American Saturday Night vs. American Central Dust

In one corner we have country superstar, husband to a Hollywood actress Kimberly Williams, seller of tens of millions of albums, and charter of 14 number one singles—Brad Paisley and his June 30th release American Saturday Night.

In the other corner we have the alternative country band, the quintessential, “never heard of them,” a band that couldn’t sell an album if it cured cancer—Sun Volt and their July 7th release American Central Dust.

Brad Paisley's American Saturday Night.

Brad Paisley's American Saturday Night.

Two artists from the same genre; two albums with similar titles and release dates enter the square circle but only one will earn your hard cash. Which one will come out victorious?

Let’s get ready to rumble!

Ding! Ding!

Paisley immediately comes out swinging.

American Saturday Night begins with its title track, a song that’s a poignant upbeat toe tapper. From there Paisley throws fierce left and rights via the snappy “Everybody’s Here,” the melodic “Welcome to the Future,” and the country archetypal, the driving “You Do The Math.”

Unfortunately, the referee has to deduct points for the song “Then.” It’s a sappy, corny prom ballad. It was also the album’s first single and it went number one. Nonetheless, it’s still a bore.

What’s really impressive about Paisley’s eighth studio album is how it balances a thoughtful and intelligent view of the modern world while at the same time maintains a country aesthetic, especially musically.

In “American Saturday Night,” Paisley venerates the diversity of American culture by listing appropriated accouterments from other nationalities.

In “Welcome to the Future,” Paisley compares and contrasts the past to the future in a much more substantial way than just comparing today’s technology with yesterday’s.

The bluesy “She’s Her Own Woman” praises and admires the independence of his headstrong paramour.

In the tender “Anything Like Me” Paisley charmingly predicts that the disobedience of his infant son will be restitution for the sins he perpetrated during adolescence.

These cerebral songs are in contrast to homespun way Paisley’s reminiscences in “Water.”

“Catch All the Fish” is a comical romp extolling the benefits of fishing and drinking beer. While the sentiment is light-hearted, this track may contain the best musical performances on the album.

In “The Pants,” a song straight out of any American honky tonk, Paisley reminds his country brethren that it’s not who wears the pants in the family but who wears the skirt.

Throughout the entire album, Paisley deals with themes of love, family, faith, strong women and beer. He refers to his grandfather probably more times than any album ever released.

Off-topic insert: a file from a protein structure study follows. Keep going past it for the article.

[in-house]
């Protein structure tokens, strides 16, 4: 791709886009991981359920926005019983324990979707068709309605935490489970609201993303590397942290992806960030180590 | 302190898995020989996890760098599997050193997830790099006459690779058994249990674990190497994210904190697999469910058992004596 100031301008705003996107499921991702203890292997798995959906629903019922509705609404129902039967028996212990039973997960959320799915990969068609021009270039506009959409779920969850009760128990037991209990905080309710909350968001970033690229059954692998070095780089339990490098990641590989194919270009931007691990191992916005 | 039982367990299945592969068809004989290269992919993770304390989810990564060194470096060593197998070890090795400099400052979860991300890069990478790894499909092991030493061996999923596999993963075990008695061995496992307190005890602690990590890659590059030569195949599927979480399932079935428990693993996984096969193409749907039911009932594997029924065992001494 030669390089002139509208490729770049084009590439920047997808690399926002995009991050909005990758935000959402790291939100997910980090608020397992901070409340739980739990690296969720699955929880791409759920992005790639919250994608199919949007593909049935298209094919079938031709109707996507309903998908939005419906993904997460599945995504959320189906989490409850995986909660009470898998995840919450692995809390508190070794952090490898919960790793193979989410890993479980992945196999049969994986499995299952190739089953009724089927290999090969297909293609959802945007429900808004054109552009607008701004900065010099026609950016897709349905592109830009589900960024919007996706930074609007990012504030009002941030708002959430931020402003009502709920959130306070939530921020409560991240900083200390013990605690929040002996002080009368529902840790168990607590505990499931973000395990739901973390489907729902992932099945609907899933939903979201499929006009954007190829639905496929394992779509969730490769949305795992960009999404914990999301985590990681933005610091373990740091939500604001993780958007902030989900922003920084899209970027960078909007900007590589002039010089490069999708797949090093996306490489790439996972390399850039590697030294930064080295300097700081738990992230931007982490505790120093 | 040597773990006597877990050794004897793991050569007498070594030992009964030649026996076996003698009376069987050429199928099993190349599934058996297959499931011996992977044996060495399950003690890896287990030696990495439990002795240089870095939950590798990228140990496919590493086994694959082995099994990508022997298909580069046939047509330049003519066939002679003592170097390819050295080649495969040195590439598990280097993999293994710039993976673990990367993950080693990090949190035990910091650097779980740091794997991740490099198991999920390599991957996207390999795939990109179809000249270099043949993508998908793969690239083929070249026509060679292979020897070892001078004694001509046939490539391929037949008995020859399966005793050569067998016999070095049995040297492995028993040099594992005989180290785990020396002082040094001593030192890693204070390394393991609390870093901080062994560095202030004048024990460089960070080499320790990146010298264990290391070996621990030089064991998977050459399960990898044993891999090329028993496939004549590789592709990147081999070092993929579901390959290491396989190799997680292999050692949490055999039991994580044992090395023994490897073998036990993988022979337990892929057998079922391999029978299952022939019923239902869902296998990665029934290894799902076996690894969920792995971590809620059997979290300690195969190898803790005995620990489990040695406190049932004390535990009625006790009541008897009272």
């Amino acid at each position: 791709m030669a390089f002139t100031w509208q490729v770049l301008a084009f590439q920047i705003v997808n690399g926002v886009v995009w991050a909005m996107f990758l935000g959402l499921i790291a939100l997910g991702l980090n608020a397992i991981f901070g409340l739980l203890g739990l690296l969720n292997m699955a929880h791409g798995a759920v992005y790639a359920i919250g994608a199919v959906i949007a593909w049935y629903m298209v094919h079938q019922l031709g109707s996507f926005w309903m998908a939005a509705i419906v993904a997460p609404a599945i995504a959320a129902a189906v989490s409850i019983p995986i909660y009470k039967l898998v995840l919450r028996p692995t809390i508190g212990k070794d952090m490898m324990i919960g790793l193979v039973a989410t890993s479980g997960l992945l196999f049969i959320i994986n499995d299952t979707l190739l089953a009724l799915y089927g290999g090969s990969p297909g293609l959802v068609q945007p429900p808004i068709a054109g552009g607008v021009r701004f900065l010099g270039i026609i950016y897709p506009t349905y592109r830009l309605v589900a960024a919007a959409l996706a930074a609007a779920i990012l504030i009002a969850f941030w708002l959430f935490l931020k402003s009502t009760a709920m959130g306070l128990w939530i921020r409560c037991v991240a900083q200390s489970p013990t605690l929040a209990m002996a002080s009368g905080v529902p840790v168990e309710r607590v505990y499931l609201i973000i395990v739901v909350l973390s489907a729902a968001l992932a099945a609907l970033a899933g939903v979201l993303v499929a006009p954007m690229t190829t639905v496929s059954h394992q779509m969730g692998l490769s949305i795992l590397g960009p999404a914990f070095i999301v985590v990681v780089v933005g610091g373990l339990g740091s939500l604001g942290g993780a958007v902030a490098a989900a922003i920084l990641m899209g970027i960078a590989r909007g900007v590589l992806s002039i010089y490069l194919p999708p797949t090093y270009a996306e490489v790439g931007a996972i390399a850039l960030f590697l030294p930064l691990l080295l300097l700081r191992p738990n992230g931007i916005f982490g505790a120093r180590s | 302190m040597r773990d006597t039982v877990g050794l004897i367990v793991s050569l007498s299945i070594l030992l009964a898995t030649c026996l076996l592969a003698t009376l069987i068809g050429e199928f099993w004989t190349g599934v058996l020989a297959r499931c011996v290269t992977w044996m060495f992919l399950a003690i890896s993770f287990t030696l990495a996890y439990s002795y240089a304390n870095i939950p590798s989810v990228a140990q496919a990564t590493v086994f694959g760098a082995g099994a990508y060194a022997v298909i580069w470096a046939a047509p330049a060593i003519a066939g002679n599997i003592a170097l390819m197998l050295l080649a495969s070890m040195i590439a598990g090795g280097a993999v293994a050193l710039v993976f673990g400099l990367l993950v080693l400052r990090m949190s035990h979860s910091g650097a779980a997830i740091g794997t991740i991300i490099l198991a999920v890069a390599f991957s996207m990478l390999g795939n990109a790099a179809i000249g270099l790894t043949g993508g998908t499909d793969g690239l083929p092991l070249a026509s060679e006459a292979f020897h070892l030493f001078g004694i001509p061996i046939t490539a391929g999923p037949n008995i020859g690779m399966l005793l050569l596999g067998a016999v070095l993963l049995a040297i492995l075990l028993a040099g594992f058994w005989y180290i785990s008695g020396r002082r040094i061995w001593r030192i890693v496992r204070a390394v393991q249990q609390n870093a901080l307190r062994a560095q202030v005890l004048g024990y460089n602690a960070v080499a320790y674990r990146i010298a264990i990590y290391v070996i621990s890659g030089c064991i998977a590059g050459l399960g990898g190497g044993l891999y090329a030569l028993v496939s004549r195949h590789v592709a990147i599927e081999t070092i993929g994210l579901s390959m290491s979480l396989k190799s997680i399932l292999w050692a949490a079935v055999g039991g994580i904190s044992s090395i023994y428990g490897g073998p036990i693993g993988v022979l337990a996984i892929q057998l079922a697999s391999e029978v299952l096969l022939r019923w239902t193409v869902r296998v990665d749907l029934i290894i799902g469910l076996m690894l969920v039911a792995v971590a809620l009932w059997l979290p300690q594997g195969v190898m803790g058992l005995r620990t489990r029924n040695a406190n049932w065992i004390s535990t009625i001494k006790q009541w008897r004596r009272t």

American Saturday Night is one of those “soundtrack to your life” albums. It’s utilitarian music. You can cook to it, drink to it, eat to it, or just put it on in the background as you whittle the day away.

It’s is solid, accessible, consistent and complex enough to survive several listens without getting boring or grating your nerves.

Paisley’s American Saturday Night is a knockout.

Son Volt's American Central Rust.

Son Volt's American Central Rust.

Meanwhile, Son Volt’s American Central Rust slowly meanders from its corner and enters into a defensive stance against the ropes. It’s classic rope-a-dope strategy.

While Paisley’s American Saturday Night affirms life, embraces the present and looks fondly to future, American Central Rust is in the back yard smoking a cigarette.

Son Volt’s sixth studio album is a gloomy, churning, decent into self loathing. It’s melancholy set to music.

Paisley sings “French Kiss, Italian Ice” while Son Volt sings “Cocaine and Ashes.” There’s nothing wrong with that, but American Central Rust is anything but bright and cheery.

The album starts with the catchy “Dynamite” and then proceeds into the funky “Down to the Wire.”

Further into the album, Jay Farrar and company get down and get nasty with “When the Wheels Don’t Move.”

“No Turning Back” is a sweeping and captivating ditty that will make the hair on the back of your neck stand up.

The story and melody of “Sultana” is exquisitely haunting.

The album’s final track, “Jukebox of Steel” delivers one of the few messages of optimism and hope. Alas it’s not that optimistic or hopeful but it’s still a cool song.

Like Paisley’s album, Sun Volt is also capable of enduring several spins in your CD player or repeats in your media player. It’s a very competent album that gets better with each listen.

American Central Rust is a technical knockout.

Canadian Jay Farrar fronts Son Volt.

Jay Farrar fronts Son Volt.

So who won the fight?

It’s a split decision.

Paisley album is upbeat, fun and cheery. It’s well produced. It’s music for all occasions.

American Central Rust is deliberate, somber and subtle. It’s a captivating piece of work.

If you want a great album to listen to when you’re drinking with your friends, buy American Saturday Night.

If you want a great album to listen to when you’re drinking alone, buy American Central Rust.

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